Eureka Genomics Launches a Novel Custom Genotyping Service
News May 09, 2012
Eureka Genomics (EG) has launched a custom service for the detection of a moderate number of markers in a large sample number of samples; a low cost, low density marker assay (LDMA).
The platform is designed for the customized detection of hundreds of SNPs in thousands of samples using a single lane of an Illumina next generation sequencer. Instead of making large amounts of data on small numbers of sample, LDMA makes very focused data on a large number of samples.
According to EG, this service can be used very broadly and provides researchers with an affordable tool to validate the putative makers from GWA and other types of studies. This custom service utilizes the power of next generation sequencing data generation and EG’s proprietary bioinformatics and can be applied to the detection of SNPs, CNV, presence/absence and methylation. It can be used with DNA or RNA, with model organisms, commercial organisms or exotic organisms, and with complete or incomplete genomes.
“With this new service, individual researchers can harness the cost effectiveness of next generation sequencers to produce massive amounts of data that is focused on their biological sequences and SNPs of interest over large numbers of samples,” said Heather Koshinsky, CSO, Eureka Genomics. “Instead of spending resources on all the extra data that accompany traditional arrays and sequencing, with the LDMA service researchers can focus on their biomarkers of interest and move more quickly and cost effectively to understand their biological question or disease.”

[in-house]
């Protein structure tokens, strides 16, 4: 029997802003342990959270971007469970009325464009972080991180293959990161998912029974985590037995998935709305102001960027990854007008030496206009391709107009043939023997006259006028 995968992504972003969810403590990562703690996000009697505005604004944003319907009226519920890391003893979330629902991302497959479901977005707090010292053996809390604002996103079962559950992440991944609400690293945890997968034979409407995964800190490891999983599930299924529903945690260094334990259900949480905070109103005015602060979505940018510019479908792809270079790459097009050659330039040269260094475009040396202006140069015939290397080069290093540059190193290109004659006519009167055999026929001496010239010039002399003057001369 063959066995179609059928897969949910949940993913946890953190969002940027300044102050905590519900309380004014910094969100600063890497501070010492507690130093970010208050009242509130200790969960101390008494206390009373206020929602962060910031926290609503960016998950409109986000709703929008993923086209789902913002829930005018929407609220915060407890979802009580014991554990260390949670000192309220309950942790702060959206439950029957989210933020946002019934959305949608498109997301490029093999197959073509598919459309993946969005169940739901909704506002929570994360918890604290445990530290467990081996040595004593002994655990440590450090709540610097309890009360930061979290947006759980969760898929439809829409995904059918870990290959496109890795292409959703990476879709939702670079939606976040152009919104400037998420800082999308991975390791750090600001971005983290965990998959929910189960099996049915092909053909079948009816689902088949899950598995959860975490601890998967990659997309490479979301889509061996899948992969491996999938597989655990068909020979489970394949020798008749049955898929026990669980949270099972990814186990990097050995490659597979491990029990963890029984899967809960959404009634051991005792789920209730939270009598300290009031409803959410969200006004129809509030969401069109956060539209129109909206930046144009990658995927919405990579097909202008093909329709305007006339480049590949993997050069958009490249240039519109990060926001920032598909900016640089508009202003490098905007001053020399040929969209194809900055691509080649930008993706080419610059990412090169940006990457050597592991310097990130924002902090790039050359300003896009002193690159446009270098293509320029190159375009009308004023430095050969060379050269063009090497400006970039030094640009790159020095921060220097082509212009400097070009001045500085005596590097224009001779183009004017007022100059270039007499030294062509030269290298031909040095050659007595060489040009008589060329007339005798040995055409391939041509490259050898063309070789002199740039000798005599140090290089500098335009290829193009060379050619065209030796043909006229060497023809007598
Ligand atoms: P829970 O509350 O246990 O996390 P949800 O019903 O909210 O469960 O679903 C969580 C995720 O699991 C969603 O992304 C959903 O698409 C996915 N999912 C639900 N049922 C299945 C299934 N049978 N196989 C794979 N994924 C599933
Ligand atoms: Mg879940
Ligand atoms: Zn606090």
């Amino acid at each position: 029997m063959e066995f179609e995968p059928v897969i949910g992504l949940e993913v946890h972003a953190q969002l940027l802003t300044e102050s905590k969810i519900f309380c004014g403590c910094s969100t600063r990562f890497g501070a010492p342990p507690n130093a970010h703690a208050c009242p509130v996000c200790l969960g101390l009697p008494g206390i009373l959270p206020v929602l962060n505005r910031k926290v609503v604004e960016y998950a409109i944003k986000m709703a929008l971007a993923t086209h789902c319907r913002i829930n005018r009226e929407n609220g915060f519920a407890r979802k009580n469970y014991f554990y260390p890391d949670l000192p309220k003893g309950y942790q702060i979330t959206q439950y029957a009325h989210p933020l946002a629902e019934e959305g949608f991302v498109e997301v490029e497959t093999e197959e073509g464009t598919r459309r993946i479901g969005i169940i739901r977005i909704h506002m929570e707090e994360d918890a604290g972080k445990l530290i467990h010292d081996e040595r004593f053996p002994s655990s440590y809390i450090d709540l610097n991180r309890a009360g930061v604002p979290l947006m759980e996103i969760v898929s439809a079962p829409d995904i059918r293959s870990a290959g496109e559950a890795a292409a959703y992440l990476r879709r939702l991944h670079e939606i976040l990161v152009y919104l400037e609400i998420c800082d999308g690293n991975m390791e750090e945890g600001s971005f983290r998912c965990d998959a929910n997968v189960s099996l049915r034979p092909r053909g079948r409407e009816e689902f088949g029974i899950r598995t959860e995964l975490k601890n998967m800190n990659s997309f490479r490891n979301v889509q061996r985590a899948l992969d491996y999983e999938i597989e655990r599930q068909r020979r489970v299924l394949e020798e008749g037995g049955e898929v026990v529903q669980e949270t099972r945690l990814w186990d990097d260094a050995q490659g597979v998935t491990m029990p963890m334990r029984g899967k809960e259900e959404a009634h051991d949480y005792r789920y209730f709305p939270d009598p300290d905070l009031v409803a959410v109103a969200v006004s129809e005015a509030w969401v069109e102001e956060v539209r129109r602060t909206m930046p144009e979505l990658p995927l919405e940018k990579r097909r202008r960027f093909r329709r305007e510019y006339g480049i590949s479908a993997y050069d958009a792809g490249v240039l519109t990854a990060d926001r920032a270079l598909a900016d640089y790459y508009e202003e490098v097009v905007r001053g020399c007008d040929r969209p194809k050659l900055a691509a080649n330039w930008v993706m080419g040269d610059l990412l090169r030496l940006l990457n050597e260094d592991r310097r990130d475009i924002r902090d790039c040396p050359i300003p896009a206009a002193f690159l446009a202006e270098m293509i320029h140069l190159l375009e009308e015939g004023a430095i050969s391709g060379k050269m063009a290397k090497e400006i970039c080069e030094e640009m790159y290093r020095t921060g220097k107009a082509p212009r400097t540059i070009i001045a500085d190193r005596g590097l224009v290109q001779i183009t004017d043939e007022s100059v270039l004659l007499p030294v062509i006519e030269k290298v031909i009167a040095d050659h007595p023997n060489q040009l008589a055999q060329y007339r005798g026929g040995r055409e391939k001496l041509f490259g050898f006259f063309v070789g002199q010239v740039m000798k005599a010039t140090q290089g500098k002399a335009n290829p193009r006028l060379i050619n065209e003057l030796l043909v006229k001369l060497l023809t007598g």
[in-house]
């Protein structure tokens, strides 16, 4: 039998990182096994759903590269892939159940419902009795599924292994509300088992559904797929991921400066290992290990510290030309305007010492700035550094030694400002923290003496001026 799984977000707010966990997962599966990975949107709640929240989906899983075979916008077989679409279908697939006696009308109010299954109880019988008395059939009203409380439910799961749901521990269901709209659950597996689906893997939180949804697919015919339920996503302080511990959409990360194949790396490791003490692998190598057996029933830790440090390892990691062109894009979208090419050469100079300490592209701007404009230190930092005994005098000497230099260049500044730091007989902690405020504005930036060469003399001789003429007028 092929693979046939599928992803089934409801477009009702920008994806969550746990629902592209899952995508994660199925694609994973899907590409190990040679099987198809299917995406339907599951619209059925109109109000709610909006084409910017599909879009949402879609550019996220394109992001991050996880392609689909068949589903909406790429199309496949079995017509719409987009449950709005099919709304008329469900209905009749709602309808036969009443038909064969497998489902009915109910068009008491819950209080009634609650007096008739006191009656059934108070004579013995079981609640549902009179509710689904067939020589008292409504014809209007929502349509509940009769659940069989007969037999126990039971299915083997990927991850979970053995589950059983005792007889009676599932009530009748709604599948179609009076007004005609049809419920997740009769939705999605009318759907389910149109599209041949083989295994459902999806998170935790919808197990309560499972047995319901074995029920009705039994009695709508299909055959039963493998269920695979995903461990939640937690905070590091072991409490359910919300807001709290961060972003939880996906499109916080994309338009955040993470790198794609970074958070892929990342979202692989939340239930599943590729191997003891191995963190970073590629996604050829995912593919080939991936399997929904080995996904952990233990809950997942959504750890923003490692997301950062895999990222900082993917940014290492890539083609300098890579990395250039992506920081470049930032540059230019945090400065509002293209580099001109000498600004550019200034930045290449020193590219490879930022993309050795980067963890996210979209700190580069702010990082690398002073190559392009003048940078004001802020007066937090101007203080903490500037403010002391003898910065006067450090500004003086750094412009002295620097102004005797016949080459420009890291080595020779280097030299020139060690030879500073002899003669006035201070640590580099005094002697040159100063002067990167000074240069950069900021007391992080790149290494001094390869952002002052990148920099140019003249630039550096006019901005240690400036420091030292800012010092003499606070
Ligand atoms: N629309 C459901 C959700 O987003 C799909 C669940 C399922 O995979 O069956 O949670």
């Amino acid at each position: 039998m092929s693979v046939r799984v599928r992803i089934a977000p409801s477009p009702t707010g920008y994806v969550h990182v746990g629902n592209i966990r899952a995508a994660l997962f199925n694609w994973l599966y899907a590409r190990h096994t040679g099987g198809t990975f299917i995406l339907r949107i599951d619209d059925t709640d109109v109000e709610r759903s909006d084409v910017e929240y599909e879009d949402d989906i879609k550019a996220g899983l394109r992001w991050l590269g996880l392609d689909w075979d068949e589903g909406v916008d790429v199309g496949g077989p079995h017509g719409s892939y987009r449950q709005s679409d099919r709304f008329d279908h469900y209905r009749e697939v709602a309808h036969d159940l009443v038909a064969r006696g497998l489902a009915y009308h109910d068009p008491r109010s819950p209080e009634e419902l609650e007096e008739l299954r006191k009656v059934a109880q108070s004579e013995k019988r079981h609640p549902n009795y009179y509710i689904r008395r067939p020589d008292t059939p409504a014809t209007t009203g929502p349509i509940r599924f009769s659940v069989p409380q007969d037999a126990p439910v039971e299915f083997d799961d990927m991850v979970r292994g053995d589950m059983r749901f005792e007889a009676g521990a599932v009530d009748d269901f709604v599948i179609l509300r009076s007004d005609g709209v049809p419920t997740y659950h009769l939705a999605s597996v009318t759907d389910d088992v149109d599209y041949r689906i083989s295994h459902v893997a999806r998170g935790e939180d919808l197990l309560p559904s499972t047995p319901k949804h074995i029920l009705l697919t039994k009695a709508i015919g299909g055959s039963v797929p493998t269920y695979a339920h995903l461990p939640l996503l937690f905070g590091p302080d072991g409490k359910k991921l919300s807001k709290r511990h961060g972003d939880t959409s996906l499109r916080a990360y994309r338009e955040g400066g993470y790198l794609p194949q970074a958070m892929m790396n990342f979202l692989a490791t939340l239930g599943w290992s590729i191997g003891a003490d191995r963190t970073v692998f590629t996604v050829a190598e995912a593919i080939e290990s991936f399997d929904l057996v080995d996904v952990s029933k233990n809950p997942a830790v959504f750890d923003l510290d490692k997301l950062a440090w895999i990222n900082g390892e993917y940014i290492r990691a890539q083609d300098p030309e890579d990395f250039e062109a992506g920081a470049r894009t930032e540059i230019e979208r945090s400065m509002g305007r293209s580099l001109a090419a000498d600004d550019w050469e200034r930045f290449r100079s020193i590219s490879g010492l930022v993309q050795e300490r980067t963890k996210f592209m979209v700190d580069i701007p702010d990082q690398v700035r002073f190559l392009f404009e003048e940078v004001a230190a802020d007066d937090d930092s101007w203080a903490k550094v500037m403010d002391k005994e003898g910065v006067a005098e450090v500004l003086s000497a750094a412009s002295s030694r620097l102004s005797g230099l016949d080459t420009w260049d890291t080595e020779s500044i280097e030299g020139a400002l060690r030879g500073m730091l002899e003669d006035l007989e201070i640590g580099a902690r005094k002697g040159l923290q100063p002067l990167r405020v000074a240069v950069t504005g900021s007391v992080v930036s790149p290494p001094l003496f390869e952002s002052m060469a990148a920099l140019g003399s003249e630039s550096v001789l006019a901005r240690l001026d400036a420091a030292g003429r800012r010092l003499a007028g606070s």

Mechanism Controlling Multiple Sclerosis Risk IdentifiedNews
Researchers at Karolinska Institutet have now discovered a new mechanism of a major risk gene for multiple sclerosis (MS) that triggers disease through so-called epigenetic regulation. They also found a protective genetic variant that reduces the risk for MS through the same mechanism.
Antarctic Worm and Machine Learning Help Identify Cerebral Palsy EarlierNews
A research team has released a study in the peer-reviewed journal BMC Bioinformatics showing that DNA methylation patterns in circulating blood cells can be used to help identify spastic cerebral palsy (CP) patients. The technique which makes use of machine learning, data science and even analysis of Antarctic worms, raises hopes for earlier targeted CP therapies.
Ancient Syphilis Genomes Decoded for First TimeNews
Researchers recovered three genomes of the bacterium Treponema pallidum from skeletal remains from colonial-era Mexico, and were able to distinguish the subspecies that causes syphilis from the subspecies that causes yaws. It was not previously thought possible to recover DNA from this bacterium from ancient samples.